Prostitution in Canada: Overview and options for reform

(Disponible en français: La prostitution au Canada – Aperçu et voies de réforme)

Since the Criminal Code came into force in 1892, adult prostitution has not in itself been illegal in Canada, although many activities surrounding prostitution are.

Today, provisions relating to prostitution are set out in sections 210 to 213 of the Code. They include the offences of keeping, using or transporting a person to a bawdy-house (brothel); procuring and living on the avails of prostitution; and communicating in public.

Over the last 30 years, these provisions have been debated in a variety of contexts. Among others:

  • in 1985, a Special Committee on Pornography and Prostitution recommended several legal and social reforms; and
  • in 2006, a subcommittee of the House of Commons Standing Committee on Justice and Human Rights issued a report on prostitution.

Constitutional challenge: Canada v. Bedford

More recently, a group of sex workers took a constitutional challenge to the courts. In December 2013, the Supreme Court in Canada (Attorney General) v. Bedford struck down sections 210 (bawdy-house), 212(1)(j) (living on the avails of prostitution) and 213(1)(c) (communication for the purposes of prostitution).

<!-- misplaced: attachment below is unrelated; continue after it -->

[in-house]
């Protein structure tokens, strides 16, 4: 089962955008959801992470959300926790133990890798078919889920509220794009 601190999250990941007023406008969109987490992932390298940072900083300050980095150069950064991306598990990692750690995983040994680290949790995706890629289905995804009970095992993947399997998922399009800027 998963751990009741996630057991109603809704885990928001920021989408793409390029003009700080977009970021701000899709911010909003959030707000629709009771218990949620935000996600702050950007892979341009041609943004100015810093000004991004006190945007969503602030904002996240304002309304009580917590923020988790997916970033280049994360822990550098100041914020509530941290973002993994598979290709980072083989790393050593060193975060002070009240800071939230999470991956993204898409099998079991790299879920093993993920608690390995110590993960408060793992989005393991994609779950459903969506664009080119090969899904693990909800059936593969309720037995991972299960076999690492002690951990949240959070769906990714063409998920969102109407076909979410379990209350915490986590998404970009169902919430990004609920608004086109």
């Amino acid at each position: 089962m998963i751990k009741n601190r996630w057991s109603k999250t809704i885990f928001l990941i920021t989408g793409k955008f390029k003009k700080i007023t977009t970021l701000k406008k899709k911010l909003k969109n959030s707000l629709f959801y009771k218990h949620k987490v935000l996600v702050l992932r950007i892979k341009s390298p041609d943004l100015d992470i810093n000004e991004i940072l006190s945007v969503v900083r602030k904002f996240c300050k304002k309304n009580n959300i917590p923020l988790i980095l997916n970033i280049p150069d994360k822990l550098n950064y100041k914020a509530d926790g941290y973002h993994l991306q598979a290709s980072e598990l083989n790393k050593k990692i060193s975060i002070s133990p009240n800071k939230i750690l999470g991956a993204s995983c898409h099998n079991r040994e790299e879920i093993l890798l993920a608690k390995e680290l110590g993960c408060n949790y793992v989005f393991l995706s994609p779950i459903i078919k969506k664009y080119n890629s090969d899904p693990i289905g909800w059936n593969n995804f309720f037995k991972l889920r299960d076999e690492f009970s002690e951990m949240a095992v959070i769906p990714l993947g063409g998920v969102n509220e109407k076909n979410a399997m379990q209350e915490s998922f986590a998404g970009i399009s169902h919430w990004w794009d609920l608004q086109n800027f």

It ruled that the provisions violated section 7 of the Canadian Charter of Rights and Freedoms, which guarantees the right to life, liberty and security of the person.

The Court held that the provisions made it almost impossible to engage in prostitution in a safe environment, as a person selling sex could not legally operate indoors, or hire managers or security personnel.

The Court suspended its declaration of invalidity for one year to give the government time to respond. The government announced yesterday that, in response to the ruling, it will introduce a bill in the House of Commons this week.

It should be noted that several prostitution-specific provisions were not addressed in the Court ruling, namely, most of the provisions in sections 212 and 213 targeting sexual exploitation and public nuisance. Other generic provisions of the Criminal Code, including provisions dealing with trafficking in persons, physical harm and public disturbances, can also be applied to address community concerns as well as target violence and exploitation in prostitution.